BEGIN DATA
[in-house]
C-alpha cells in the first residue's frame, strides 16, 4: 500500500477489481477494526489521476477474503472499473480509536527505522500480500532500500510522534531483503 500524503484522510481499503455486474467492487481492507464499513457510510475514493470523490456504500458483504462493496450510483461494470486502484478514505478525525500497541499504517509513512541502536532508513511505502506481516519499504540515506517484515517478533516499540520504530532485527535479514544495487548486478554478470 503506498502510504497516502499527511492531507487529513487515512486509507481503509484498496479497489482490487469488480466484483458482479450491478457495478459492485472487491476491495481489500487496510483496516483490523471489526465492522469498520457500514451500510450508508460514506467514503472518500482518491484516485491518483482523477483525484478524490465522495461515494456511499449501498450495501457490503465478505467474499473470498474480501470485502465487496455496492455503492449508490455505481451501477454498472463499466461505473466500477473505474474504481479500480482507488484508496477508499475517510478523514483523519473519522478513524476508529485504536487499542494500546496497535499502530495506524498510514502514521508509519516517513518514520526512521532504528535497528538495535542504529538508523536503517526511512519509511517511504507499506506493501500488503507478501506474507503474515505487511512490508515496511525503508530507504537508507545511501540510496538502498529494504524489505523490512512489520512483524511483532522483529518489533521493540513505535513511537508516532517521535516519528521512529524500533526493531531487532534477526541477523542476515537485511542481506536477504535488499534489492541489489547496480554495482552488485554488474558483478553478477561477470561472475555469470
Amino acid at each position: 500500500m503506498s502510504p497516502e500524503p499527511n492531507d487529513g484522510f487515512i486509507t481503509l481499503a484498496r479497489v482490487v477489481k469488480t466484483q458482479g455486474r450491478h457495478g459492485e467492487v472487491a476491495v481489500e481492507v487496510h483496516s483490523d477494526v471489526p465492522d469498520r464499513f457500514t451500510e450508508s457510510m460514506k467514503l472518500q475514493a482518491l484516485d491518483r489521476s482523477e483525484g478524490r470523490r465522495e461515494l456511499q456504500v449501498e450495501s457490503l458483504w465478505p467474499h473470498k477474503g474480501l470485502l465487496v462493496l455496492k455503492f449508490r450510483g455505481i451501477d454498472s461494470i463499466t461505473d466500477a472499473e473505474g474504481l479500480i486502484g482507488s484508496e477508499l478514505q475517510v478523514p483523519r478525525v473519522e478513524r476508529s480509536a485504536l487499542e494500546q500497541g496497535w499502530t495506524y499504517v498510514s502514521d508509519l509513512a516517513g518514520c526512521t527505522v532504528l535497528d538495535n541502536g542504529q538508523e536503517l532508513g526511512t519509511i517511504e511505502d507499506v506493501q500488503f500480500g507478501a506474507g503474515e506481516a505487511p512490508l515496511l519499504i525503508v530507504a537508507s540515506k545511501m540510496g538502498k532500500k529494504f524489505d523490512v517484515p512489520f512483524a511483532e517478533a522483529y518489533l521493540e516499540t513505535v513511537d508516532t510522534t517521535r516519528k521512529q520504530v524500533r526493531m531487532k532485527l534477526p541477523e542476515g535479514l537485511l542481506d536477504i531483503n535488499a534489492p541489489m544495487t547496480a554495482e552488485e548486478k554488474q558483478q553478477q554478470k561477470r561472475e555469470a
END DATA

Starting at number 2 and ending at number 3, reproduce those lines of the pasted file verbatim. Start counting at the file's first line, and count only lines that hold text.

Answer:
C-alpha cells in the first residue's frame, strides 16, 4: 500500500477489481477494526489521476477474503472499473480509536527505522500480500532500500510522534531483503 500524503484522510481499503455486474467492487481492507464499513457510510475514493470523490456504500458483504462493496450510483461494470486502484478514505478525525500497541499504517509513512541502536532508513511505502506481516519499504540515506517484515517478533516499540520504530532485527535479514544495487548486478554478470 503506498502510504497516502499527511492531507487529513487515512486509507481503509484498496479497489482490487469488480466484483458482479450491478457495478459492485472487491476491495481489500487496510483496516483490523471489526465492522469498520457500514451500510450508508460514506467514503472518500482518491484516485491518483482523477483525484478524490465522495461515494456511499449501498450495501457490503465478505467474499473470498474480501470485502465487496455496492455503492449508490455505481451501477454498472463499466461505473466500477473505474474504481479500480482507488484508496477508499475517510478523514483523519473519522478513524476508529485504536487499542494500546496497535499502530495506524498510514502514521508509519516517513518514520526512521532504528535497528538495535542504529538508523536503517526511512519509511517511504507499506506493501500488503507478501506474507503474515505487511512490508515496511525503508530507504537508507545511501540510496538502498529494504524489505523490512512489520512483524511483532522483529518489533521493540513505535513511537508516532517521535516519528521512529524500533526493531531487532534477526541477523542476515537485511542481506536477504535488499534489492541489489547496480554495482552488485554488474558483478553478477561477470561472475555469470
Amino acid at each position: 500500500m503506498s502510504p497516502e500524503p499527511n492531507d487529513g484522510f487515512i486509507t481503509l481499503a484498496r479497489v482490487v477489481k469488480t466484483q458482479g455486474r450491478h457495478g459492485e467492487v472487491a476491495v481489500e481492507v487496510h483496516s483490523d477494526v471489526p465492522d469498520r464499513f457500514t451500510e450508508s457510510m460514506k467514503l472518500q475514493a482518491l484516485d491518483r489521476s482523477e483525484g478524490r470523490r465522495e461515494l456511499q456504500v449501498e450495501s457490503l458483504w465478505p467474499h473470498k477474503g474480501l470485502l465487496v462493496l455496492k455503492f449508490r450510483g455505481i451501477d454498472s461494470i463499466t461505473d466500477a472499473e473505474g474504481l479500480i486502484g482507488s484508496e477508499l478514505q475517510v478523514p483523519r478525525v473519522e478513524r476508529s480509536a485504536l487499542e494500546q500497541g496497535w499502530t495506524y499504517v498510514s502514521d508509519l509513512a516517513g518514520c526512521t527505522v532504528l535497528d538495535n541502536g542504529q538508523e536503517l532508513g526511512t519509511i517511504e511505502d507499506v506493501q500488503f500480500g507478501a506474507g503474515e506481516a505487511p512490508l515496511l519499504i525503508v530507504a537508507s540515506k545511501m540510496g538502498k532500500k529494504f524489505d523490512v517484515p512489520f512483524a511483532e517478533a522483529y518489533l521493540e516499540t513505535v513511537d508516532t510522534t517521535r516519528k521512529q520504530v524500533r526493531m531487532k532485527l534477526p541477523e542476515g535479514l537485511l542481506d536477504i531483503n535488499a534489492p541489489m544495487t547496480a554495482e552488485e548486478k554488474q558483478q553478477q554478470k561477470r561472475e555469470a